By creating a place and experience to point to, my hope is to create a new way for others to locate themselves in relation with this exhibit.

Collaborative performance piece
Running Time 5 minutes 24 seconds
Kalyn Fay Barnoski, Hanna Barnoski, Phillip Barnoski, Chris Combs, Kyle Bell

We Find Each Other was filmed at Verdigris Middle School in Verdigris, OK, by Kyle Bell, Mvskoke filmmaker. The sound piece is a collaboration between Kalyn Fay Barnoski and Chris Combs, musician from Tulsa, OK. The performance includes Kalyn Fay Barnoski, Hanna Barnoski, and Phillip Barnoski playing basketball while jerseys displaying different lines of a villanelle are removed and worn until the poem finishes. The villanelle is read aloud while each line is revealed. The piece is about the platforms where we recognize each others spirits, how we see ourselves reflected, where and how we percieve each other. This was especially poignant for me when I played basketball. It’s where I built strong relationships with others through a shared goal, through accomplishments, through loss. The court is where my sister, father, and I would practice for many hours throughout the week. It’s where I learned to strive for and look for Indigenous excellence, both on and off the court. Basketball is an experience and a space I point to when I remember how I came to perceive who I am.

Collaborative photo, sound, text piece 
Running Time Varies
Kalyn Fay Barnoski, Phillip Barnoski

At the Creek, You Live Forever was recorded at Caney Creek, Bathtub Rocks, and on the road between the two in Tahlequah, OK. It is an audio and text archive of stories told by Phillip Barnoski, along with photos and sound by Kalyn Fay Barnoski. The piece is about self-locating using people and places. I learned morality, I learned patience, I learned how to exist in reciprocity with nature thorugh the stories my dad told me when we go to the creek. Both the places and the person were influential in how I understand the world, today.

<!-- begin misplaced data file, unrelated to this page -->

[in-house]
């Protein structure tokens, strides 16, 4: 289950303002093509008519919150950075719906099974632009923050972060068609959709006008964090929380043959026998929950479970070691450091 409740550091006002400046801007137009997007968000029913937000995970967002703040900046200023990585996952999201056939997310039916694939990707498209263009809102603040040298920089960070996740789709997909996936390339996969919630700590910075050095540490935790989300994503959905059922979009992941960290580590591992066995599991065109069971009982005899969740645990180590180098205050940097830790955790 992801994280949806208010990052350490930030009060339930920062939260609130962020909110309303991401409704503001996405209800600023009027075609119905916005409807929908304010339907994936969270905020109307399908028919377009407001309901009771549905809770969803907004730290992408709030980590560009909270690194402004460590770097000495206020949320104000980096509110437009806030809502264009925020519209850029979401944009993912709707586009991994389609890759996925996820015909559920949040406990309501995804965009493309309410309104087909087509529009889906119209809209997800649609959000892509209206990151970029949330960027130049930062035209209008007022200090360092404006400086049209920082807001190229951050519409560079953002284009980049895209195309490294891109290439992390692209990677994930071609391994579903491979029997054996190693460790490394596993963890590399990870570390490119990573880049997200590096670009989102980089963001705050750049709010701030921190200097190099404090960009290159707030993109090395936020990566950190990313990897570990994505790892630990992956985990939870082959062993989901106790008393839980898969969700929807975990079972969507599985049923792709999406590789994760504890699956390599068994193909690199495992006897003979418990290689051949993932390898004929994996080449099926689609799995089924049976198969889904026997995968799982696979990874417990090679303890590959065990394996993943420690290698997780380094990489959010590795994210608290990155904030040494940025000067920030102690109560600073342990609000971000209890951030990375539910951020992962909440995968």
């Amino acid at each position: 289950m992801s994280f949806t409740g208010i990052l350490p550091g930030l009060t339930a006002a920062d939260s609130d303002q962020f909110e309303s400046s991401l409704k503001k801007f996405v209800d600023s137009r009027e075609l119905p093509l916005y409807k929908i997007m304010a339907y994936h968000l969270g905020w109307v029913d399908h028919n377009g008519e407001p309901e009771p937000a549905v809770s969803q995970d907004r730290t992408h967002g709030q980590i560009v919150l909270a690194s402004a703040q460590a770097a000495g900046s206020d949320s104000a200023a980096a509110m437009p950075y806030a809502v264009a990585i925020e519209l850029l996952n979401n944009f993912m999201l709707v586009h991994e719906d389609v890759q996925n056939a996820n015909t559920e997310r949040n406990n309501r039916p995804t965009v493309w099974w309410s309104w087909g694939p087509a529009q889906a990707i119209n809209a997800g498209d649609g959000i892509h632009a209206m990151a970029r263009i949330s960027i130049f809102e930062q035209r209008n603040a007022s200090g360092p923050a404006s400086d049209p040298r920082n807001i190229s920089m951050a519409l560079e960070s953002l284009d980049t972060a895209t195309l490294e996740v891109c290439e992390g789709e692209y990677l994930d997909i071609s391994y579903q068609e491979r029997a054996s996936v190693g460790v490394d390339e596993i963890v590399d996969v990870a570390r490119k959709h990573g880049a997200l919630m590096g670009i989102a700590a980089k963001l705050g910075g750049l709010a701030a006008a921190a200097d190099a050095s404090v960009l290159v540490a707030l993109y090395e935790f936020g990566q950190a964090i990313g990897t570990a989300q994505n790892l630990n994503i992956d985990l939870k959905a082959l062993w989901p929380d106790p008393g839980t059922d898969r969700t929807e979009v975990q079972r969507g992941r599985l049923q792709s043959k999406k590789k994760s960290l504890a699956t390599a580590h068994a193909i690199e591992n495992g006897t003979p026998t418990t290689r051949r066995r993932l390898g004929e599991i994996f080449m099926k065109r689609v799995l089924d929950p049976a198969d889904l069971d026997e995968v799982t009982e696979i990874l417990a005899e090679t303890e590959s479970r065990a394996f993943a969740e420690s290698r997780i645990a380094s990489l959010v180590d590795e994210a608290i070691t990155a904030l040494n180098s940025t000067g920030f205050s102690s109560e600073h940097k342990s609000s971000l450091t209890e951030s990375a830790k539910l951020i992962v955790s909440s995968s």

Digital and physical archive of conversation
Risograph and hot-stamped foil publication, Series of 19. 4.25in x 5.5in
Kalyn Fay Barnoski, Lydia Cheshewalla, KB Huber

NDN Tacos for Dinner is a recorded and transcribed conversation over a dinner of NDN tacos between Lydia Cheshewalla (Osage), KB Huber (Otoe) and Kalyn Fay Barnoski (Cherokee, Muscogee). This piece is about the knowledge you gain when you choose to be in relation with broader community. It is about sharing space with people, sharing time with people, sharing stories, ideas, and laughter with people. It is about the nuance of conversation and creating an archive for people to look back on. We learn by being in relation with one another, we can understand ourselves and our perspectives better by looking back on recorded moments of those who come before us. 

Audio and Video recording of on-site, improvisational music performance
Running Time 7 minutes 48 seconds
Kalyn Fay Barnoski, Matt Magerkurth, Jason Miller

Grandmother/Directions is an improvisational music performance between Kalyn Fay Barnoski and Matt Magerkurth from Fayetteville, AR, recorded by Jason Miller from Springdale, AR. It was recorded onsite in Bunch, OK in the middle of a thunderstorm.

This piece is about honoring the people who came before you and the people who will come after you by what you do, now. I wanted to honor my grandparents for the pathways they built for me to be where I am, making the work that I do. I am appreciative of their sacrifices and knowledge that has been passed down. I wanted to share the space in which they met and built a family so that I could be with them and the land that made us. I wanted to share this moment in time in conversation with the land and my ancestors through the way in which I feel most naturally communicating – through music. I wanted to record this moment so that future generations of Indigenous people can feel validation in subverting the ways in which we communicate our Indigeneity, our traditions.